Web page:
Worship Resources: Why do we Make Them and Should we Sell Them?

If a worship recording is made of a worship gathering, it reflects that specific faith community and makes record of its journey with the Lord. Of course, I’m not suggesting that a worship recording is inspired on the level that Scripture is. But can the Lord breathe upon a recording of His interaction with His people just as He breathes upon the record of His interaction with His people in the Old and New Testaments?
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Last week we talked about the futility of trying to become more influential in hopes of changing the world. Ambition comes disguised as outreach and opportunity. It seems that quiet obedience and long faithfulness are the ways God chooses over celebrity and star power.

So, is there any reason for worship recordings to be made? After all, don’t those things feed into our consumer-driven, star-crazed culture?

Here are some thoughts in its defense.

God could have revealed Himself in a variety of ways: a list of propositions, a set of rules or academic essays. Yet the way we encounter God in the Scriptures is through story—and story as told by people. We have historical accounts, biographical sketches, songs, poems, prophecies and letters of men and women who were interacting with God. We see how they followed Him, disobeyed Him, repented, loved and served Him. And how He loved them endlessly. The Bible is full of stories of God interacting with His people in particular, and the human race in general. In short, the Bible is a record of God’s activity within a community of faith.

So, if a worship recording is made of a worship gathering, it reflects that specific faith community and makes record of its journey with the Lord. Of course, I’m not suggesting that a worship recording is inspired on the level that Scripture is. But can the Lord breathe upon a recording of His interaction with His people just as He breathes upon the record of His interaction with His people in the Old and New Testaments?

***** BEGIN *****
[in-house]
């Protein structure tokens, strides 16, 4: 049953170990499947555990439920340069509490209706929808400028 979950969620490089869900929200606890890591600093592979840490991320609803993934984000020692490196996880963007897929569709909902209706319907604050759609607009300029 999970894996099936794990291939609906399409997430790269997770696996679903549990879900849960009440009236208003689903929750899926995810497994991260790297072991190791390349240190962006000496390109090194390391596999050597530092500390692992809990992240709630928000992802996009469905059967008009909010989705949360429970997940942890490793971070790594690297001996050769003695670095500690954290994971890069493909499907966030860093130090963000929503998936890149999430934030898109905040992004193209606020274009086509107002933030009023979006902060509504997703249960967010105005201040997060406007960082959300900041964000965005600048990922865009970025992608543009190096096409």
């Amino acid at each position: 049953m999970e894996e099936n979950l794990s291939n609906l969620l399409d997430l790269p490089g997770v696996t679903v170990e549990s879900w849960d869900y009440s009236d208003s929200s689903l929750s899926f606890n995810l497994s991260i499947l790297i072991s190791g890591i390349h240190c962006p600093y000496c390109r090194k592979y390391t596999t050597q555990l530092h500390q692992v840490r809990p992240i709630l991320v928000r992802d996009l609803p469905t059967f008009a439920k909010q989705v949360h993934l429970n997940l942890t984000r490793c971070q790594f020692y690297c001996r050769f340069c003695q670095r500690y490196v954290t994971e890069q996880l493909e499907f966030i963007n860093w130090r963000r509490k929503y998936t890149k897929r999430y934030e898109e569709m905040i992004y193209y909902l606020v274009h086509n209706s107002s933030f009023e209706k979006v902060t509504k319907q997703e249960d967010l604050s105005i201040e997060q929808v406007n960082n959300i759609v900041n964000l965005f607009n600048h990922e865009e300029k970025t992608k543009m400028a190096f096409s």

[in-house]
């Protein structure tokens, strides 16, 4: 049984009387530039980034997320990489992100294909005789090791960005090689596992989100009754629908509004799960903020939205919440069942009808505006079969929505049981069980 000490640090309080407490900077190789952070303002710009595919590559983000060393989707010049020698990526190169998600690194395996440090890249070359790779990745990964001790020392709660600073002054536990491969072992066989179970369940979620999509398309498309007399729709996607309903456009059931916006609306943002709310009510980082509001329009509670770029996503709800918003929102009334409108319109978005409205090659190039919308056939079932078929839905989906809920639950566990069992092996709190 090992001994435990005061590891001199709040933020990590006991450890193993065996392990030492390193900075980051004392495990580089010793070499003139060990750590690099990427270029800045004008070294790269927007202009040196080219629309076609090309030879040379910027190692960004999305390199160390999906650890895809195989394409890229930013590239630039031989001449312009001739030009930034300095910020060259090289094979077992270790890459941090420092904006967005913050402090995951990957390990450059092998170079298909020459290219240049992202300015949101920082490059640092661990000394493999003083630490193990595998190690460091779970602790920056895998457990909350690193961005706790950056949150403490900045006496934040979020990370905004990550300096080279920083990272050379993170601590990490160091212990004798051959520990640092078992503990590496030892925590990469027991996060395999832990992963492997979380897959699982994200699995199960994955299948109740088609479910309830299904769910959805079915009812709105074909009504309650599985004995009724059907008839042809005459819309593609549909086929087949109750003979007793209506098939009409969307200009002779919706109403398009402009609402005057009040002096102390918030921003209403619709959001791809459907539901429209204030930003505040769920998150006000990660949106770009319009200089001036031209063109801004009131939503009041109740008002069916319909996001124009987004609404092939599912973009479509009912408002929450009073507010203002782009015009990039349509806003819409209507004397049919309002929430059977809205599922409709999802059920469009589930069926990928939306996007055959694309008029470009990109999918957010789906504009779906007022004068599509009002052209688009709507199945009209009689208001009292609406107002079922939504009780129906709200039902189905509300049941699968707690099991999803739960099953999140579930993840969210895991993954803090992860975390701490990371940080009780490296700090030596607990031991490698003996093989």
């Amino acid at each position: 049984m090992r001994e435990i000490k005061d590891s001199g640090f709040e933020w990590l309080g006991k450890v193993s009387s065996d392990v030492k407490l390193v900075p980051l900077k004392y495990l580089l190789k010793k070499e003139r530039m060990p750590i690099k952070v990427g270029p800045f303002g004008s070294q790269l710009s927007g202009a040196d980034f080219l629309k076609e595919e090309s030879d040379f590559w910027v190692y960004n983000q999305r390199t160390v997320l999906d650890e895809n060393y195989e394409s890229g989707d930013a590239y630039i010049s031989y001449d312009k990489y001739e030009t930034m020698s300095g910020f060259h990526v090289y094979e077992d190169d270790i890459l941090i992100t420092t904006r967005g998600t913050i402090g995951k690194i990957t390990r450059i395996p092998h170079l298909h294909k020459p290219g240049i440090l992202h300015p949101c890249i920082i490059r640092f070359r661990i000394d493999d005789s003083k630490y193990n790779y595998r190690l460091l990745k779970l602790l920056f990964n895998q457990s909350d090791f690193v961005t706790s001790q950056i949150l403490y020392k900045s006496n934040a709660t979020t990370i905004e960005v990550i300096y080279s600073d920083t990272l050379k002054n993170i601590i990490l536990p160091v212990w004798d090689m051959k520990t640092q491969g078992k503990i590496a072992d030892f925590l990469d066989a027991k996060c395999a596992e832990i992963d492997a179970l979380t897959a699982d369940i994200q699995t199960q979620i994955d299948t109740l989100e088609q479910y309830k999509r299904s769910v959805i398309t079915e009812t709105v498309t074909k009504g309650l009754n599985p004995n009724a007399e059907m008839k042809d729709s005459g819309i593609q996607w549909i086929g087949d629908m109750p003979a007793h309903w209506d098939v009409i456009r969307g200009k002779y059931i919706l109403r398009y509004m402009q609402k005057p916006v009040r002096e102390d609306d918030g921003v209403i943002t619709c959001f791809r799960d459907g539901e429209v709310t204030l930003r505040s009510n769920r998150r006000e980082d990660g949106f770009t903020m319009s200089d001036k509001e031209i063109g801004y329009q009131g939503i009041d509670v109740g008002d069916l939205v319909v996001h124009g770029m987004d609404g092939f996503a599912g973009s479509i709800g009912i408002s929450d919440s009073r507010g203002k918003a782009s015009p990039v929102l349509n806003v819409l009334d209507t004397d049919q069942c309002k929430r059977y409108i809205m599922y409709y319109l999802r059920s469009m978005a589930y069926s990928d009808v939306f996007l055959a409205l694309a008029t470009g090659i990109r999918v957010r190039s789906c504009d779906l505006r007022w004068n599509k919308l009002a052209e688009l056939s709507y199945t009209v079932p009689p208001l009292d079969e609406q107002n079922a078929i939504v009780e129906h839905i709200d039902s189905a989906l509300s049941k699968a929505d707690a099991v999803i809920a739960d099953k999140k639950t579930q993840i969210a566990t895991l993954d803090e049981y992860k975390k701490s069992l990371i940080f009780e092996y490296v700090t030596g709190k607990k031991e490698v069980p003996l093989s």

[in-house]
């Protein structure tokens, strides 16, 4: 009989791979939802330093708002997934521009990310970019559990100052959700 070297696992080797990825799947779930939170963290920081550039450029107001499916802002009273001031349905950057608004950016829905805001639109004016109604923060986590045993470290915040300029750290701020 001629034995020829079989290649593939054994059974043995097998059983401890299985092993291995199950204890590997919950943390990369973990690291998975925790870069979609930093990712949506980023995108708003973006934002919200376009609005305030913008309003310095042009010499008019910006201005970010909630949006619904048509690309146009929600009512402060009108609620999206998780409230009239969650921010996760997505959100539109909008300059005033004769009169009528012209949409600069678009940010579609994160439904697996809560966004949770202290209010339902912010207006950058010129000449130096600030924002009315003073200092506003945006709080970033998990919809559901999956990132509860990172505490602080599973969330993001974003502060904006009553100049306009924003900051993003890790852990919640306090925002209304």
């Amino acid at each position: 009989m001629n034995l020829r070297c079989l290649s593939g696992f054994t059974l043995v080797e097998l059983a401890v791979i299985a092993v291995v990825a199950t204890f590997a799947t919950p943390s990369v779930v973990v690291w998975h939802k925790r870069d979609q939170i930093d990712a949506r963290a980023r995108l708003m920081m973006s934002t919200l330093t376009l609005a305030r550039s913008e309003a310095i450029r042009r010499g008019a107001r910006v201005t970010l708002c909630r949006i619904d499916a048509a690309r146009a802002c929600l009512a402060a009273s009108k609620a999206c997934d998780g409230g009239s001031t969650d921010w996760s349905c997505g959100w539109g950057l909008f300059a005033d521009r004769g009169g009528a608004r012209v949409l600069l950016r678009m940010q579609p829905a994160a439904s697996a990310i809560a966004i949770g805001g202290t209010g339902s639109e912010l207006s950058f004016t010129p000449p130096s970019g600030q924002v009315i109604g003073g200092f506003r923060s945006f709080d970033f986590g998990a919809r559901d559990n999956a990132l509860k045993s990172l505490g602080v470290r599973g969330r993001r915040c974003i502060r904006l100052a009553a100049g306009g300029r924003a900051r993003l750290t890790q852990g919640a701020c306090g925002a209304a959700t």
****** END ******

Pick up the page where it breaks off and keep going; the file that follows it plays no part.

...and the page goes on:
Perhaps products and resources fail us when we ask of them what should not be asked of anything but God. No product or resource will make you closer to God or eliminate your sin or heal your soul. These salvific acts are the domain of Christ’s alone.

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When we try to sell products claiming that people will be changed, we are exploiting their pure spiritual desires for the sake of financial profit. This is what Jesus took issue with when He overthrew the moneychangers in the Temple.  He likely wasn’t upset because of the sale of animals for sacrifice. The culture was no longer dominantly agrarian as it was in the Old Testament when the sacrificial system was installed. People needed to buy animals for sacrifice since many didn’t raise livestock. The problem was that moneychangers were exploiting the people’s legitimate need and turning their monopoly on animals-for-sacrifice into a profit-making machine. But there is no monopoly on worship and resources for the worshiping community.

So, maybe resources and recordings are OK so long as we don’t pretend they are essential. At best, they can help make room for us to engage God and remember what He is doing in our midst. That, after all, is what a record or a memorial is for.

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